Figure 1 a) Radiograph frontal view showing homogenous opacity lesion in the right upper and mid zone with broad base towards mediastinum. The lesion is causing shift of mediastinum and trachea to the contralateral side and compressing the trachea just above the carina (arrow head). The lesion is extending above the clavicle (cervico-thoracic sign) and erosion of posterior end of third and fourth ribs (Long arrow). C) Contrast enhanced CT scan axial section mediastinal window showing heterogeneously enhancing mass lesion in the right posterior mediastinum extending to middle mediastinum causing compression of the trachea. The lesion is showing multiple small foci of calcification (black arrows in fig c).
Primary mediastinal neuroblastoma accounts for 14% of all neuroblastomas. Common location is posterior mediastinum, where they arise from paravertebral sympathetic chain. Patient commonly present with chest pain, cough and respiratory distress due to airway obstruction. Chest radiograph is the initial radiological investigation to be done in such patients. It demonstrates homogenous opacity mass in the mediastinum. If the tumor is large, there may be extrinsic compression and displacement of trachea and main bronchus with mediastinal shift (fig a-c). Rib erosion and asymmetrical widening of inercostal spaces may be seen on radiograph. Intraspinal extension may be seen as loss of vertebral height with widening of neural foramina on lateral radiograph. Approximately 50% of the lesions show calcification on radiograph.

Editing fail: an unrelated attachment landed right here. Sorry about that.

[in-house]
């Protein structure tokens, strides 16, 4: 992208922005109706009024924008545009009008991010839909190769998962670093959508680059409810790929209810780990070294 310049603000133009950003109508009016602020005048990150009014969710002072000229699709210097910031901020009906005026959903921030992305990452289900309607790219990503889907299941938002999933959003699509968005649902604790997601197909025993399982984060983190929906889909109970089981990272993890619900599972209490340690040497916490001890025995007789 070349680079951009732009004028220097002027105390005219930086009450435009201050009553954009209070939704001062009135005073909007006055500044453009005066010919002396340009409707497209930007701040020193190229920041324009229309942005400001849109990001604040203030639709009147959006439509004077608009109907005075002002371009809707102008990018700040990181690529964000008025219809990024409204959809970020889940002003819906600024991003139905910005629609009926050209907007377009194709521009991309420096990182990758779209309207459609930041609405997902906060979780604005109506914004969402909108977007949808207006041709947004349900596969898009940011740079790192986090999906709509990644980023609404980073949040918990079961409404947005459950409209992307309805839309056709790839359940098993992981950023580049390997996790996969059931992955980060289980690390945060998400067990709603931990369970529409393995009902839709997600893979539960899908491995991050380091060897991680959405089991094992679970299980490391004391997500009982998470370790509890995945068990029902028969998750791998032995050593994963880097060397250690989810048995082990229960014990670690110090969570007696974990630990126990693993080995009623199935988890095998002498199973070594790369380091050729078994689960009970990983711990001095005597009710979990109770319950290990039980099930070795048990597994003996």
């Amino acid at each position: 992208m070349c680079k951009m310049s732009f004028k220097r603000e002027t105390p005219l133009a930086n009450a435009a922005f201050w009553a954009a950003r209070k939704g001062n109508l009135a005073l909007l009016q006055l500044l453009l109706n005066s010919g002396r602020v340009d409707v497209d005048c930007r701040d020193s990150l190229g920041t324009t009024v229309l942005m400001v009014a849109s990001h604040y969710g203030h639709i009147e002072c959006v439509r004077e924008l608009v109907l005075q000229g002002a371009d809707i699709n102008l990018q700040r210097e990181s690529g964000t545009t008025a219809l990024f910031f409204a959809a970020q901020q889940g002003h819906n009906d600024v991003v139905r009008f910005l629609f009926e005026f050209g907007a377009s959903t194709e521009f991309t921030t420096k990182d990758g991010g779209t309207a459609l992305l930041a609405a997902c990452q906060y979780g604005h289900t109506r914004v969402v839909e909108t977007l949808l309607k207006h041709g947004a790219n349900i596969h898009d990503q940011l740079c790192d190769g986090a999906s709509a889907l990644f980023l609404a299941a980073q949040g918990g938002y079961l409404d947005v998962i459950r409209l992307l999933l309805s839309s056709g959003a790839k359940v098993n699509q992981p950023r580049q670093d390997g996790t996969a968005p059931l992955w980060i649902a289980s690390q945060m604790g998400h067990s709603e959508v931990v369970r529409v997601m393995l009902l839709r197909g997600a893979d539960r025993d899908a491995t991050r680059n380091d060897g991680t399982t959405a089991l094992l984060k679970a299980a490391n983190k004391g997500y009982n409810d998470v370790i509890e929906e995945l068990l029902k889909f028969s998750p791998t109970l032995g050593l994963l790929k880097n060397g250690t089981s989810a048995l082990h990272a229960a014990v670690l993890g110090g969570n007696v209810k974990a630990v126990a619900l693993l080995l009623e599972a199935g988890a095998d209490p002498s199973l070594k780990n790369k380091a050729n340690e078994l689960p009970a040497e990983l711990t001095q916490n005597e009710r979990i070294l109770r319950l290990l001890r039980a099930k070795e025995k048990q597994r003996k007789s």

CT scan is usually done to confirm the presence of lesion, and it also helps to define the location and extent of lesion, adjacent organ involvement, or vascular involvement. CT demonstrates calcification in up to 90%. The lesion characterization has become better with the advent of multiplanar image reconstructions in MDCT. However MR imaging is the investigation of choice for better characterization and demonstration of full extent of mass, extradural intraspinal extension and chest wall invasion. The advantages of MR over CT are its direct multiplanar imaging and better contrast resolution, which can allow differentiation of vascular from non vascular lesions without the aid of intravenous contrast agent. MR is very often used to evaluate tumor involving spine and spinal canal.
Radiograph is the initial investigation to be done in the mediastinal masses and one should be able to identify the lesion and arrive at differential diagnosis. CT scan and MRI are done to confirm the lesion, location, extent, adjacent organ involvement or vascular involvement and intraspinal extension.